Taking the Long View: The Museum London Art Collection, from its Beginning to Today
January 26 to January 25, 2020
Museum London is happy to present a large, permanent art exhibition comprised of well-loved treasures from the vaults; intriguing, though lesser-known gems; and recent acquisitions of modern and contemporary art. This exhibition re-establishes our commitment to providing visitors with an ongoing survey of our collection.
Taking the Long View demonstrates the ways in which a public art collection can record and reflect a community. This selection gives precedence to the accomplishments of London and area artists from the mid-1800s through the 2000s. It sets these achievements within a national context, and illuminates ways in which London has always been a centre of great artistic vitality, and at times at the forefront of national innovation.
Divided into thematic groupings, the exhibition has been installed in a traditional Salon style, using vivid wall colours and a wide range of close-set paintings. Sections include Faces, which includes portraits by London painters, and often depicting prominent city personages. A special component celebrates the paintings of Paul Peel (1860-92), London’s best-known 19th century artist. Another theme, Places, illustrates how much the city has grown and changed. A third main grouping explores London Regionalism, an important cultural impulse which began in the 1960s and is still examined today. A fourth theme samples work by artists who emerged after the heyday of Regionalism, including more technologically-based pieces. To provide background, and to showcase the astute judgement and generosity of donors and supporters, Taking the Long View includes works produced across Canada. These include paintings by the Group of Seven, and by pioneers of Canadian abstraction such as the Automatistes, Plasticiens, Painters Eleven, Regina Five, and more. In 2019, new cases will allow the display of fragile works on paper by Inuit and other artists. The galleries also include a flex space for regular, four-month exhibitions. The first, PanCanada, surveys landscape works that represent all parts of the country, encompassing scenes by Emily Carr, Alex Colville, Dorothy Knowles, Pitseolak, and many more.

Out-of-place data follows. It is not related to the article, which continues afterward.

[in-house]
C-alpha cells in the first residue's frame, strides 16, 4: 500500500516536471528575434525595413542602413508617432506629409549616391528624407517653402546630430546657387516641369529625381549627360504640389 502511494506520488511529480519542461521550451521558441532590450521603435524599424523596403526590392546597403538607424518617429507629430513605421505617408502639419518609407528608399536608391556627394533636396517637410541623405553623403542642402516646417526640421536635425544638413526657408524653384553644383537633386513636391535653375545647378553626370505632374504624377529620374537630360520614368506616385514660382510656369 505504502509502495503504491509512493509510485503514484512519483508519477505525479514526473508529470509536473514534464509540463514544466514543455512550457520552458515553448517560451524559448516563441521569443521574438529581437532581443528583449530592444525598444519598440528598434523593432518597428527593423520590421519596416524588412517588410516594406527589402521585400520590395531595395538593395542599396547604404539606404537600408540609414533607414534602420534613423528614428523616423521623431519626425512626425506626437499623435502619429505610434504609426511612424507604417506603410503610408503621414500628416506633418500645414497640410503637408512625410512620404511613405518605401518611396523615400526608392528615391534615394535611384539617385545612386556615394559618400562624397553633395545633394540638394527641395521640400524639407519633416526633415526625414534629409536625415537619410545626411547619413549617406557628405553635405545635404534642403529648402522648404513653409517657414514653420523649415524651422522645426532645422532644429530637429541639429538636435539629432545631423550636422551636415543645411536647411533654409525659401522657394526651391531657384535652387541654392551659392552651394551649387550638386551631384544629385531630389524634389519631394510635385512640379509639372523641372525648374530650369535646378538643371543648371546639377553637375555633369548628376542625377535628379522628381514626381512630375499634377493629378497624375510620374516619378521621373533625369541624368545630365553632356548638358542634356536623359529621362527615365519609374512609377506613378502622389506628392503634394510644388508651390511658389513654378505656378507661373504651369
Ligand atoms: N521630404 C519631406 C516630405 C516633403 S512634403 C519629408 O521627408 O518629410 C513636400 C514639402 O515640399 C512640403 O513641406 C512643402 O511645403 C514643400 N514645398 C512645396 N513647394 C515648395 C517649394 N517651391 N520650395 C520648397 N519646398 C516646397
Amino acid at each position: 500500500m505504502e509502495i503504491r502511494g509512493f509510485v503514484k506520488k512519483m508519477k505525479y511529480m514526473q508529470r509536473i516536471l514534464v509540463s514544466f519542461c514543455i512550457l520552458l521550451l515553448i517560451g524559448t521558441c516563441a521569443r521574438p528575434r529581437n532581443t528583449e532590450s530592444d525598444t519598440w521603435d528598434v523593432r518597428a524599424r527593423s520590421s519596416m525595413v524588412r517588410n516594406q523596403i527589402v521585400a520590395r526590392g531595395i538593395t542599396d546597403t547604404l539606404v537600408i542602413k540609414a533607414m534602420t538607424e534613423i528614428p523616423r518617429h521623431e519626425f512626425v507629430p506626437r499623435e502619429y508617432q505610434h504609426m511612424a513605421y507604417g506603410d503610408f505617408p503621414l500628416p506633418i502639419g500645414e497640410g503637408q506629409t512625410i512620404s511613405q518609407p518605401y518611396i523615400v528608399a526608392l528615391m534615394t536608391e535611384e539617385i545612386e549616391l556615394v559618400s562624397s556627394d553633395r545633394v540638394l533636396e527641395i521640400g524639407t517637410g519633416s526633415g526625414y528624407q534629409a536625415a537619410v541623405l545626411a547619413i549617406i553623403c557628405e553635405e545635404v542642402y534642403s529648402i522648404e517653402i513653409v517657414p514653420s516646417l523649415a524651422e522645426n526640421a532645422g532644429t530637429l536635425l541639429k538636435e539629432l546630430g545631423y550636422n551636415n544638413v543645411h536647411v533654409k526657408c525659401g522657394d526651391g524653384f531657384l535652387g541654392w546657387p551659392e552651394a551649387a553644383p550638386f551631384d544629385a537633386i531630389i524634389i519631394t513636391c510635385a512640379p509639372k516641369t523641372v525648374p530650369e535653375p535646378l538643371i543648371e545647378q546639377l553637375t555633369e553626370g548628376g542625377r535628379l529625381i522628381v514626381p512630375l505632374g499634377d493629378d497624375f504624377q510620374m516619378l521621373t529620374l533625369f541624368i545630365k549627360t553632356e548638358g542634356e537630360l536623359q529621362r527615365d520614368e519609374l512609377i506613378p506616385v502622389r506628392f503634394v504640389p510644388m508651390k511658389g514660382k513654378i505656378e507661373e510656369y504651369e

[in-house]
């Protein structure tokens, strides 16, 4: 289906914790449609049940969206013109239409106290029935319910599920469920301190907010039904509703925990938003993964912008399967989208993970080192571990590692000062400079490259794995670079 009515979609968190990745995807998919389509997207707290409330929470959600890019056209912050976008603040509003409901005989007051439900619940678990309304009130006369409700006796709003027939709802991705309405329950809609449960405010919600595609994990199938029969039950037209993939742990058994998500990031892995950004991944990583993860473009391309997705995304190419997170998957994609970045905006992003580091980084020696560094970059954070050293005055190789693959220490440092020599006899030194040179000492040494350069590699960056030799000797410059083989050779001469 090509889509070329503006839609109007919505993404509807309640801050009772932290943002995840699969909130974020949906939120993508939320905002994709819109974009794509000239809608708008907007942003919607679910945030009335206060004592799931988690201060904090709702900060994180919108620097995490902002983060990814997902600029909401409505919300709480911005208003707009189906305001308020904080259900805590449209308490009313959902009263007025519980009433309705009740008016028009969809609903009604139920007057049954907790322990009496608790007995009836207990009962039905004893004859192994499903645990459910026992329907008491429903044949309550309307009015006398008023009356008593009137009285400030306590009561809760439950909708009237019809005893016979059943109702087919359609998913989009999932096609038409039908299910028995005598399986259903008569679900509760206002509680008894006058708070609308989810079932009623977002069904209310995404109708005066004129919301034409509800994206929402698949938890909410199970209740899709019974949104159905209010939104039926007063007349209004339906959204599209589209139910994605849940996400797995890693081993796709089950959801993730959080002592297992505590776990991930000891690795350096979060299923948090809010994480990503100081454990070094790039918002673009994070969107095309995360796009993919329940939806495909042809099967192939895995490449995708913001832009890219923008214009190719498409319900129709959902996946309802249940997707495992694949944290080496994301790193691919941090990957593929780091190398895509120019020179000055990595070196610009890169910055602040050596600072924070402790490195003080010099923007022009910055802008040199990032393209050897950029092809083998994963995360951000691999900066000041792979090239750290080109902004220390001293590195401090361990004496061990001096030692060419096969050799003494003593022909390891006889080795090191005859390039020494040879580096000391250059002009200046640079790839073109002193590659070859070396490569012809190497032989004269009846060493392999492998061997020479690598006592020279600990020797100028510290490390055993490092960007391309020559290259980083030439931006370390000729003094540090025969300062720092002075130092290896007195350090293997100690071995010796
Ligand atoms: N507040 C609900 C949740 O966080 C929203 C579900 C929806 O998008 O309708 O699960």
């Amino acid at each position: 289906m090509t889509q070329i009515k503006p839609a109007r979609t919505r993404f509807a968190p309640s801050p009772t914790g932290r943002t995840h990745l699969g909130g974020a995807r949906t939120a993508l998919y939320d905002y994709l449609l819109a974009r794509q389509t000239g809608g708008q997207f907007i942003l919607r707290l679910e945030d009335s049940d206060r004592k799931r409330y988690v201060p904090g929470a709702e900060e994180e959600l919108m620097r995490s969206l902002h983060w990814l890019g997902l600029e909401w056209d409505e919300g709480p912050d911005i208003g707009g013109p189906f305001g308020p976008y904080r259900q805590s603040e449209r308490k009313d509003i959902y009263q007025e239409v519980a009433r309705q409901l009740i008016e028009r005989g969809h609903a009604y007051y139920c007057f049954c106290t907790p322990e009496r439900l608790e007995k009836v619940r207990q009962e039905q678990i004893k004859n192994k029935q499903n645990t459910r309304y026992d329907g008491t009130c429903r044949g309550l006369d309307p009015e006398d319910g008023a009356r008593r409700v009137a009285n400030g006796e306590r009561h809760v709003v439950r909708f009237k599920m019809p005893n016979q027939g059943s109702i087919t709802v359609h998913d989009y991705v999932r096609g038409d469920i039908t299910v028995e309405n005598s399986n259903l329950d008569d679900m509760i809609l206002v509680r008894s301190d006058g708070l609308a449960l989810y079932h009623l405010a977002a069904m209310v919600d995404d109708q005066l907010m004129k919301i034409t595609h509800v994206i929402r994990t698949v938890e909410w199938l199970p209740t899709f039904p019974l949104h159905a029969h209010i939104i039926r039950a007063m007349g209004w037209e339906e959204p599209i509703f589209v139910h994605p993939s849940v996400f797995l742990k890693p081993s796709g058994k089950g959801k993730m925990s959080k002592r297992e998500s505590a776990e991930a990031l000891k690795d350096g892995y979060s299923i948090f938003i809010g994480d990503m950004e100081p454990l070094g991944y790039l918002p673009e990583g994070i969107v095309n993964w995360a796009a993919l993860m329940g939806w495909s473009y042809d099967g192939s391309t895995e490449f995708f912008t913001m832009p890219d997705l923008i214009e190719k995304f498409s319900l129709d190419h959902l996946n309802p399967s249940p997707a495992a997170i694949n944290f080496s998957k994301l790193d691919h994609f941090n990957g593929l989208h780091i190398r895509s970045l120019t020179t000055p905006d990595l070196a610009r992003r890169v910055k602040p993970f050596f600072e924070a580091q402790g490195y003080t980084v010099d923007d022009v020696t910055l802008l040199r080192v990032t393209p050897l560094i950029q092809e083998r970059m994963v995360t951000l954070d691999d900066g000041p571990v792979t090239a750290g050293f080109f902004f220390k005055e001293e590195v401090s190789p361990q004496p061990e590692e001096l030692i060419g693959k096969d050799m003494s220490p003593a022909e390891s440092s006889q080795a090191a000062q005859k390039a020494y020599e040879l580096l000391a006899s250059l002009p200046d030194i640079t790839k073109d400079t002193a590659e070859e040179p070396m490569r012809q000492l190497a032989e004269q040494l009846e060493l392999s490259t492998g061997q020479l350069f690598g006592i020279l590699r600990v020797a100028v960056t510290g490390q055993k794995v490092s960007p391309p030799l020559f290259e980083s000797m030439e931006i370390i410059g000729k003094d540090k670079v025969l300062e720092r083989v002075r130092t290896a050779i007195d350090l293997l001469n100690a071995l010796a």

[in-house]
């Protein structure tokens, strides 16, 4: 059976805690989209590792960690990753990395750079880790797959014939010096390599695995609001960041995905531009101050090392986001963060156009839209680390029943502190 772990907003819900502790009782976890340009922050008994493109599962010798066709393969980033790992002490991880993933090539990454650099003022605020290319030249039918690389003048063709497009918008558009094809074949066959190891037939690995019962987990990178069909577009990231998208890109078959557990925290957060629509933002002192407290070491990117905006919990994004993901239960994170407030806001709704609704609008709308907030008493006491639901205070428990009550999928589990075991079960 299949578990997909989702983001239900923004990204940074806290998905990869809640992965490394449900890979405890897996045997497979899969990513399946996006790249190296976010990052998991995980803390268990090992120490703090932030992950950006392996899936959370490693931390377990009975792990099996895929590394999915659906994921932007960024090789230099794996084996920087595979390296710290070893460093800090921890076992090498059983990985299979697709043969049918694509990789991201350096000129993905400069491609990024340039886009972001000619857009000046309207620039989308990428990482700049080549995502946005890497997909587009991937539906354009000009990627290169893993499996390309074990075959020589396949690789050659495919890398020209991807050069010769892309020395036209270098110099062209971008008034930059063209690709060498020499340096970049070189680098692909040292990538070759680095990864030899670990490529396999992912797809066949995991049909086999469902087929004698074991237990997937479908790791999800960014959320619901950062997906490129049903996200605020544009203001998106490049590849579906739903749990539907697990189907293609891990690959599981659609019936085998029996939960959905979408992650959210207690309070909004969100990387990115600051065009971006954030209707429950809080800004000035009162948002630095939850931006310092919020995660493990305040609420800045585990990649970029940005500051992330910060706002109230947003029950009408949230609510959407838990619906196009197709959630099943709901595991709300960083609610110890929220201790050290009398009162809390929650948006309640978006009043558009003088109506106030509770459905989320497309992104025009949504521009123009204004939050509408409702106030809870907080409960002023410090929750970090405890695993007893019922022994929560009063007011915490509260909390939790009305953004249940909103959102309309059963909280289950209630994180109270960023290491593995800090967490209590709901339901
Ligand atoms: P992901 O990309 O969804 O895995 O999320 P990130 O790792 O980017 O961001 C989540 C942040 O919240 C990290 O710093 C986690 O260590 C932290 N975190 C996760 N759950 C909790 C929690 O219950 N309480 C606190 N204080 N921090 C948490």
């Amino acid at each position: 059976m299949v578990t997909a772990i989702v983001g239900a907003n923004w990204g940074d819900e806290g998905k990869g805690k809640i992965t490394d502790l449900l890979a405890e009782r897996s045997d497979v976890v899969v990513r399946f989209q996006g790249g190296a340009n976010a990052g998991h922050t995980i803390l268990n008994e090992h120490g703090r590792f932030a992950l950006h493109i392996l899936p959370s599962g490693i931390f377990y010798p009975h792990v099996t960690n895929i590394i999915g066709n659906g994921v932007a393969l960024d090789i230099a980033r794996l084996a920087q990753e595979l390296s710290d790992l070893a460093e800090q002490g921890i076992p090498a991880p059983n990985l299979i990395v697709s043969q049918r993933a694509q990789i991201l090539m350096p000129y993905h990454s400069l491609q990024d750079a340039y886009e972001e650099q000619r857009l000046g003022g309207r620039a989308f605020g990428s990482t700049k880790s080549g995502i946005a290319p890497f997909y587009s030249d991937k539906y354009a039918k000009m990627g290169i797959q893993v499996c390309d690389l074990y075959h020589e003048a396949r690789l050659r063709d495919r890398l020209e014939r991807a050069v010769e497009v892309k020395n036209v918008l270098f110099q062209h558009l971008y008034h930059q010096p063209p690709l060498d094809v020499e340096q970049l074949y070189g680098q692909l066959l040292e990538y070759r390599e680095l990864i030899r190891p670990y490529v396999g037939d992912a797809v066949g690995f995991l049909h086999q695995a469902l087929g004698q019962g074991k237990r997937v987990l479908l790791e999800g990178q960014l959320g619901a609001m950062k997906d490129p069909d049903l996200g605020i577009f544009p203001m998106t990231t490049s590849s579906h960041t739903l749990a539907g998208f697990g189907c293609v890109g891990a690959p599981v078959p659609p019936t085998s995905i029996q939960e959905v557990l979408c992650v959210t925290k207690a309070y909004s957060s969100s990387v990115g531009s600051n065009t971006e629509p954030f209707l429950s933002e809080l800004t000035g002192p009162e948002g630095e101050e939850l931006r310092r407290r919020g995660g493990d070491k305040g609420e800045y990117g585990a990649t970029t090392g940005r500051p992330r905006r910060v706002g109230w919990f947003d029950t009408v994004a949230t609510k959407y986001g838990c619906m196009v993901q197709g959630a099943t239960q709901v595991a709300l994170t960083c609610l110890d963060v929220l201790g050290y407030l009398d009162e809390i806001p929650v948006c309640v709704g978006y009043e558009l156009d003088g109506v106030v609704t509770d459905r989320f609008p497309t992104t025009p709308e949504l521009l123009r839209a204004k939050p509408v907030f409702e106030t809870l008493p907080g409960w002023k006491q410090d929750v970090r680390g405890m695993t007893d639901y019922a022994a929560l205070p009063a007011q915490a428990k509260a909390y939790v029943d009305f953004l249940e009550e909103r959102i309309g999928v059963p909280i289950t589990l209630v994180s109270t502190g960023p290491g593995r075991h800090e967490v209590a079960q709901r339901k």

Image: Lawren Stewart Harris, From the North Shore, Lake Superior, c. 1927, oil on canvas, Collection of Museum London, Gift of H.S. Southam Esq., Ottawa, Ontario, 1940